Hopes rise on Labour funding as Lords water down Tories’ trade union bill

2nd March, 2016 6:17 pm


Labour has won a key battle in the war to protect its funding from the “partisan attack” of the Tory Trade Union Bill.

Today a Lords committee report called for the changes to be delayed and criticised the “careless” Tory manifesto that produced the proposals.

The Bill could cause the Labour party to lose up to £8m a year in funding – almost 90 per cent of the money they receive from trade unions – by making their political funds “opt-in” rather than “opt-out”. 

Each union which engages in political activity currently maintains these funds, to which members have the option to not contribute.

The Lords committee has said that these proposals should only apply to new members of trade unions, which would lessen the hit to the party’s finances.

They have also advised delaying the introduction of the proposals until discussions concerning political funding had reached an agreement between parties in order to avoid a “tit for tat” conflict when the Conservatives are next in opposition.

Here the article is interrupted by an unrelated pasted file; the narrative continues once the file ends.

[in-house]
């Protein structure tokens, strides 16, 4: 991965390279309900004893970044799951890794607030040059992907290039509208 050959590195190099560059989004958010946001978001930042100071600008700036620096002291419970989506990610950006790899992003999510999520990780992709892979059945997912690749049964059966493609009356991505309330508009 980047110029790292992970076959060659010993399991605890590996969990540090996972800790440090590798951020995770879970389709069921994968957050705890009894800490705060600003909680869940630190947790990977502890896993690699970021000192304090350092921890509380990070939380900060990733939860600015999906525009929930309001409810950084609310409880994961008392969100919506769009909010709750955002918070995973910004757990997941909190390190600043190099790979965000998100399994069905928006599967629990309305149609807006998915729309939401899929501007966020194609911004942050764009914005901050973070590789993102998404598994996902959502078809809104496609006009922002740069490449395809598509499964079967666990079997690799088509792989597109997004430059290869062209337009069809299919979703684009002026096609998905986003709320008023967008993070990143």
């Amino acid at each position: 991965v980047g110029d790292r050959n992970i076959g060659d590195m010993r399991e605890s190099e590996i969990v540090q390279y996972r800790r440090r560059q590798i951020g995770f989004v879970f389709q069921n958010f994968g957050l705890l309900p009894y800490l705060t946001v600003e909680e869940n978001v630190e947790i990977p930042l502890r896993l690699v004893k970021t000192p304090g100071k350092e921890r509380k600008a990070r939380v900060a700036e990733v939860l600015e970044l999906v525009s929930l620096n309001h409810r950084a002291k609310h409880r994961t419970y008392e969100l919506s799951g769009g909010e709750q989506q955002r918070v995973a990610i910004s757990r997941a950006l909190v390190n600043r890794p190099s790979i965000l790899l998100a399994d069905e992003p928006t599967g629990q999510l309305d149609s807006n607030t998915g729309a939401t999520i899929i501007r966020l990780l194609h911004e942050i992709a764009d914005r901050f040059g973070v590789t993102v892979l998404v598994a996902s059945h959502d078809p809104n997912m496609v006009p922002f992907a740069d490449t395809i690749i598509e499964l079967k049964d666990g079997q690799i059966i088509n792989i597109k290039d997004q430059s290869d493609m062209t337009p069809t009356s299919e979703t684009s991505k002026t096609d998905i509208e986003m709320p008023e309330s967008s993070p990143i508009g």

Baroness Angela Smith, the Labour leader of the Lords who pushed for the setting up of the special select committee, said: The report confirms that reversing the current ‘opt-out’ process to ‘opt-in’ would have a huge and significant impact on Labour’s finances. All members of the cross-party committee agree that it would take at least 12 months to implement such proposals, and the majority consider it should only apply to new members.

“With nothing being done to address big donations to the Conservative Party, I hope the report paves the way for a fair, reasonable and lasting agreement on party funding – in stark contrast to David Cameron’s partisan attack on Labour and the trade unions, and by extension democracy itself.”

The House of Lords, where the Conservatives do not have a majority, are to consider the findings of the report and propose amendments to the Bill.

Labour’s funding has also been threatened by the Tories’ proposed cuts to Short Money, as well as a review of constituency boundaries, which will disproportionately cut the number of Labour seats, leading to accusations that they are “rigging the system”.

The Electoral Commission revealed last month that the Tories raised almost twice as much as Labour from non-publicly funded donations, relying on large amounts from a group of under 50 donors. Public opinion is strongly against a political system predominantly funded by private donations.

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